The present government has surpassed a record set by Margaret Thatcher after selling off public assets in 2015 worth 26.4bn, beating the previous highest figure sell-off year, 1987, by £6m.
Half of last year’s sell-offs came in November from the sale of mortgage assets of Northern Rock and Bradford & Bingley, worth £13bn, while the government shed more of its stake in Lloyds Bank, netting £9bn across the whole year.
Now, the government owns less than 10 per cent of Lloyds, which received a £20bn taxpayer funded bailout during the financial crisis in 2008.
The remaining 30 per cent stake that the government had in Royal Mail was also shed this year, raising just over £1bn.
Many of the government’s public asset sales have been criticised as short-changing the taxpayer.
MPs on the House of Commons public accounts committee argued that the government selling its entire 40 per cent stake in Eurostar in March of last year, which raised £757.1m, netted “significantly less” than the £3bn that taxpayers originally put into it.
The 5.4 per cent stake in the Royal Bank of Scotland that was sold off in August was also criticised as being undersold – the proceeds were a third below the price the taxpayer originally paid.
The government has announced its intention to continue selling off public assets in order reduce the deficit.
Chief secretary to the treasury Greg Hands described the sale of assets as “central to our plan to help pay down the national debt and ensure economic security for working people.”
The first sale of a public asset this year has already taken place – the government announced last week that it had sold its stake in a 67-acre development site near King’s Cross station in London, which raised £371m.
It is thought that Channel 4 may also be on the chopping block, with prime minister David Cameron saying in November he thought it was “right to look at all of the options, including to see whether private investment into Channel 4 could help safeguard it for the future.”
Former business secretary Vince Cable condemned the potential sale of Channel 4, noting in a Guardian comment piece today that “a sale would imperil the effective operation of the UK’s TV industry”.
“Asset sales do not, by themselves, improve the public sector balance sheet – public debt is reduced but so are assets, leaving net debt unchanged,” he said.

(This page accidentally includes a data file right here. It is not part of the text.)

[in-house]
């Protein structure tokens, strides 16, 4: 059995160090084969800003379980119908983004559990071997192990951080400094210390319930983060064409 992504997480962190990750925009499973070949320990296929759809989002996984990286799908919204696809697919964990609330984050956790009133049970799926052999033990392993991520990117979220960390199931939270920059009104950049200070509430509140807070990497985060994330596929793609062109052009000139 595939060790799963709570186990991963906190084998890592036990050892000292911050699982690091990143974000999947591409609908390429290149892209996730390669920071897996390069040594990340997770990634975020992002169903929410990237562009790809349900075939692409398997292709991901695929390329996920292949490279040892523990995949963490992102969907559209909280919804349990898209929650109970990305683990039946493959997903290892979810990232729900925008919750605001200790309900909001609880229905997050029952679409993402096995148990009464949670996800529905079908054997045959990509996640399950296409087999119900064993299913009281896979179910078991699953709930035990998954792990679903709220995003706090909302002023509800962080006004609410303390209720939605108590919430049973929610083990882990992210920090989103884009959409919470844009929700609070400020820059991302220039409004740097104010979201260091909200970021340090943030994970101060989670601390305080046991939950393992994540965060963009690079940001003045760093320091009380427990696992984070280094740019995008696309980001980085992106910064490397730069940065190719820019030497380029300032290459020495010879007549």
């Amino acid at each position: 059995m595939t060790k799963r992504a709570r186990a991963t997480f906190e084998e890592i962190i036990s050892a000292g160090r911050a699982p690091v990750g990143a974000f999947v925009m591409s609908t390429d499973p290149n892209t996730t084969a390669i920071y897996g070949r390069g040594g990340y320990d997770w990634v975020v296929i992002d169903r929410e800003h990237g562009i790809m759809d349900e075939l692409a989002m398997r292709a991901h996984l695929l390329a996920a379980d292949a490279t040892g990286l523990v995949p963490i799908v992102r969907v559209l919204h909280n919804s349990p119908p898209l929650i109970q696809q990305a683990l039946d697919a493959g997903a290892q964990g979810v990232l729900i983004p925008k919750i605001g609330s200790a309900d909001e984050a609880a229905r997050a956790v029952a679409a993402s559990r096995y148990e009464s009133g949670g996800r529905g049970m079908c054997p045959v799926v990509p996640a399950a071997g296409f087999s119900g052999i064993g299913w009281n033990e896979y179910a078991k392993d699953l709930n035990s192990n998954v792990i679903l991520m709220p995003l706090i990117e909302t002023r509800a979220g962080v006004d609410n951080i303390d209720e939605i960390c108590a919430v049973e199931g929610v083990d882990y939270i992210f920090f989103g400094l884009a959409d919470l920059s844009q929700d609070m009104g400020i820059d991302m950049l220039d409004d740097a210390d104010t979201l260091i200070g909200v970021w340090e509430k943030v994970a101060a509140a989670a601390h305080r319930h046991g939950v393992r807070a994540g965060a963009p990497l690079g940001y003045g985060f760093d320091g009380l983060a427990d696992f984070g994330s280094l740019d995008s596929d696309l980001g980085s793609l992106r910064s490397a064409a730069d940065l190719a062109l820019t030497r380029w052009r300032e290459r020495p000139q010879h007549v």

Lloyds stock U-turn
The Press Association analysis of last year’s public asset sales came just as chancellor George Osborne announced today (January 28) that he would pause his planned retail sale of Lloyd’s shares this spring, blaming volatile markets.
Osborne first announced the sale of shares to members of the public in October.
The U-turn is seen as an embarrassing move for the chancellor, who had hyped the sale to ordinary investors, hundreds of thousands of whom had registered their interest on a government website.
Unite national officer for finance Rob MacGregor highlighted why the government should retain its public stake in the bank.
“Osborne has already lost the public billions through his fire sale of our stake in both Lloyds and RBS,” he argued. “Instead of merely postponing the sale of Lloyds stock the Chancellor should use this pause to completely reconsider the role of the government in the banking sector.
“If the government were truly concerned with the long-term health and sustainability of Britain’s banks, the public stake would be used to bring much needed accountability and transparency to The City’s boardrooms,” MacGregor added. “That would better serve bank workers, the tax payer and the wider economy.”
Unite general secretary Len McCluskey condemned the government’s “ideological obsession” with “shrinking the state” through its sale of public assets.
“This fire sale is aimed at plugging the financial holes in chancellor George Osborne’s illiterate economic policy characterised by faltering growth and increased borrowing costs,” he said.
“It is a sell-off determined by an ideological obsession with shrinking the state and a categorical refusal to consider that investment, not cuts, is the way to secure the economy.
“We know full well from past form that those who will line their pockets with the proceeds will be the shady ‘wheelers and dealers’ in the City and friends of the Tory party who have contributed so liberally to party coffers in recent years,” McCluskey added.
“Ministers suggesting that everything is better off in private hands simply insult the public’s intelligence. Tell that to fed-up customers who have had to endure the twin abuses of higher costs and poorer service when big business gets its hands on public services like the railways.”
“The claim of treasury secretary Greg Hands that these sell-offs will ‘ensure security for working people’ is just plain wrong,” he went on to say. “What this is about is short-term financial gains for the Treasury, so Osborne can give it away in the form of tax cut ‘bribes’ just before the 2020 general election.
“Beware of Tory ministers bringing privatisation ‘gifts’ – it is a rip off con being played on the British taxpayer.”